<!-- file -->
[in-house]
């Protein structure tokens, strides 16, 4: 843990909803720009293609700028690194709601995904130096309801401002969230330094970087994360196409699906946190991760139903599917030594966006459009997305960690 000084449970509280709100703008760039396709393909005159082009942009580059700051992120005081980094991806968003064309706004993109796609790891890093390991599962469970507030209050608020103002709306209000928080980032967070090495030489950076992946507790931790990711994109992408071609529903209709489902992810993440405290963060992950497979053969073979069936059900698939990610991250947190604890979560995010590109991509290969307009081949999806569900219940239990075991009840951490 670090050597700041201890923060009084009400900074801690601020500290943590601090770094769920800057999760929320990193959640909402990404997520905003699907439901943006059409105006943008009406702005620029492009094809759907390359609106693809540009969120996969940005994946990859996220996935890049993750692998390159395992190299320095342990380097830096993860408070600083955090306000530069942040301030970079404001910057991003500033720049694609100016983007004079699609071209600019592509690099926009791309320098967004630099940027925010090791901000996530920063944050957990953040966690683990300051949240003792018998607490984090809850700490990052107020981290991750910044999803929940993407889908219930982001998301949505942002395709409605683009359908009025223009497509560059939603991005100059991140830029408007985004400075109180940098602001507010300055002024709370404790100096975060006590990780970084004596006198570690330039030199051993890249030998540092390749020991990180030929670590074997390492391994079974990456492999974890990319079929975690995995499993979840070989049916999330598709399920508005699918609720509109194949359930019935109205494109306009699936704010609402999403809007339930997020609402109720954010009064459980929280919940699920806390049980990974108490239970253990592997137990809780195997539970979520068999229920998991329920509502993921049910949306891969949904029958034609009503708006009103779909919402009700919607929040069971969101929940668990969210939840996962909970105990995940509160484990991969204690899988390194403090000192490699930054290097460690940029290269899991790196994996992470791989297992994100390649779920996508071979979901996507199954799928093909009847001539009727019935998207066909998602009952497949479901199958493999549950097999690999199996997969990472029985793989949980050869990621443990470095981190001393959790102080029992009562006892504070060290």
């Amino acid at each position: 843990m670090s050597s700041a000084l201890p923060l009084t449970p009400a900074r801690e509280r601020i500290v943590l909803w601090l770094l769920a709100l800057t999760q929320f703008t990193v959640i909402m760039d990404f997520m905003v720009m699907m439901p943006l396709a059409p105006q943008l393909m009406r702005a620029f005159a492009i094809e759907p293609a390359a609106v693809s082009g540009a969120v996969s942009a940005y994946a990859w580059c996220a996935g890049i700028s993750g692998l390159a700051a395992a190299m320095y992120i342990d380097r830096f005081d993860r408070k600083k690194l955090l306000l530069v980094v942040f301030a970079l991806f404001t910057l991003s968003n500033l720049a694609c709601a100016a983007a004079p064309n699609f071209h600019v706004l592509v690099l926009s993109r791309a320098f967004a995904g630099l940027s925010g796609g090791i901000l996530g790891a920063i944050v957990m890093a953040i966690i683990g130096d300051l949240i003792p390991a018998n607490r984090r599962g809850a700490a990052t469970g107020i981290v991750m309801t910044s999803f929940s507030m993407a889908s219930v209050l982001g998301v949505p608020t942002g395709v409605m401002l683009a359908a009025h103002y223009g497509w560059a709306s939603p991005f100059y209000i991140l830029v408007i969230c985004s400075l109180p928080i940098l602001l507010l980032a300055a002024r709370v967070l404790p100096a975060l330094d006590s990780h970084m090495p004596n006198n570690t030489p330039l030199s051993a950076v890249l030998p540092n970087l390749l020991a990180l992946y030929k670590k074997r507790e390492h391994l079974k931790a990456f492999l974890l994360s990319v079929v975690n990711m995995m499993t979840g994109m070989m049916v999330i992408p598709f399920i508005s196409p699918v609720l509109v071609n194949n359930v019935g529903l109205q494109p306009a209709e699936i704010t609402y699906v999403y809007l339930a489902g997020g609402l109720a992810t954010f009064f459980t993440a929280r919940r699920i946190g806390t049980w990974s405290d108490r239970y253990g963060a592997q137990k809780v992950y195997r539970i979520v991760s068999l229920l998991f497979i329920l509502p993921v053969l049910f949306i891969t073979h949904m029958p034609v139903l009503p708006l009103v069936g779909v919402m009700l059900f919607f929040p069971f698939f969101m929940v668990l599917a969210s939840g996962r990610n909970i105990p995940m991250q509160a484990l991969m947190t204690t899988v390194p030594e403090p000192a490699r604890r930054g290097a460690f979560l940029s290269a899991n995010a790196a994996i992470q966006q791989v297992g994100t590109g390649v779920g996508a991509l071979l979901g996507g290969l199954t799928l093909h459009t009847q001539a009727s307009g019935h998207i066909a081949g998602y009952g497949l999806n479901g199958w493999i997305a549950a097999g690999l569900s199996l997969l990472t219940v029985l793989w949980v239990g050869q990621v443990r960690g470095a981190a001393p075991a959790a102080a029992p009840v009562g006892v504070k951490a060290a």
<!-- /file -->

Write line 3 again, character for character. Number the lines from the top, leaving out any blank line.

């Amino acid at each position: 843990m670090s050597s700041a000084l201890p923060l009084t449970p009400a900074r801690e509280r601020i500290v943590l909803w601090l770094l769920a709100l800057t999760q929320f703008t990193v959640i909402m760039d990404f997520m905003v720009m699907m439901p943006l396709a059409p105006q943008l393909m009406r702005a620029f005159a492009i094809e759907p293609a390359a609106v693809s082009g540009a969120v996969s942009a940005y994946a990859w580059c996220a996935g890049i700028s993750g692998l390159a700051a395992a190299m320095y992120i342990d380097r830096f005081d993860r408070k600083k690194l955090l306000l530069v980094v942040f301030a970079l991806f404001t910057l991003s968003n500033l720049a694609c709601a100016a983007a004079p064309n699609f071209h600019v706004l592509v690099l926009s993109r791309a320098f967004a995904g630099l940027s925010g796609g090791i901000l996530g790891a920063i944050v957990m890093a953040i966690i683990g130096d300051l949240i003792p390991a018998n607490r984090r599962g809850a700490a990052t469970g107020i981290v991750m309801t910044s999803f929940s507030m993407a889908s219930v209050l982001g998301v949505p608020t942002g395709v409605m401002l683009a359908a009025h103002y223009g497509w560059a709306s939603p991005f100059y209000i991140l830029v408007i969230c985004s400075l109180p928080i940098l602001l507010l980032a300055a002024r709370v967070l404790p100096a975060l330094d006590s990780h970084m090495p004596n006198n570690t030489p330039l030199s051993a950076v890249l030998p540092n970087l390749l020991a990180l992946y030929k670590k074997r507790e390492h391994l079974k931790a990456f492999l974890l994360s990319v079929v975690n990711m995995m499993t979840g994109m070989m049916v999330i992408p598709f399920i508005s196409p699918v609720l509109v071609n194949n359930v019935g529903l109205q494109p306009a209709e699936i704010t609402y699906v999403y809007l339930a489902g997020g609402l109720a992810t954010f009064f459980t993440a929280r919940r699920i946190g806390t049980w990974s405290d108490r239970y253990g963060a592997q137990k809780v992950y195997r539970i979520v991760s068999l229920l998991f497979i329920l509502p993921v053969l049910f949306i891969t073979h949904m029958p034609v139903l009503p708006l009103v069936g779909v919402m009700l059900f919607f929040p069971f698939f969101m929940v668990l599917a969210s939840g996962r990610n909970i105990p995940m991250q509160a484990l991969m947190t204690t899988v390194p030594e403090p000192a490699r604890r930054g290097a460690f979560l940029s290269a899991n995010a790196a994996i992470q966006q791989v297992g994100t590109g390649v779920g996508a991509l071979l979901g996507g290969l199954t799928l093909h459009t009847q001539a009727s307009g019935h998207i066909a081949g998602y009952g497949l999806n479901g199958w493999i997305a549950a097999g690999l569900s199996l997969l990472t219940v029985l793989w949980v239990g050869q990621v443990r960690g470095a981190a001393p075991a959790a102080a029992p009840v009562g006892v504070k951490a060290a």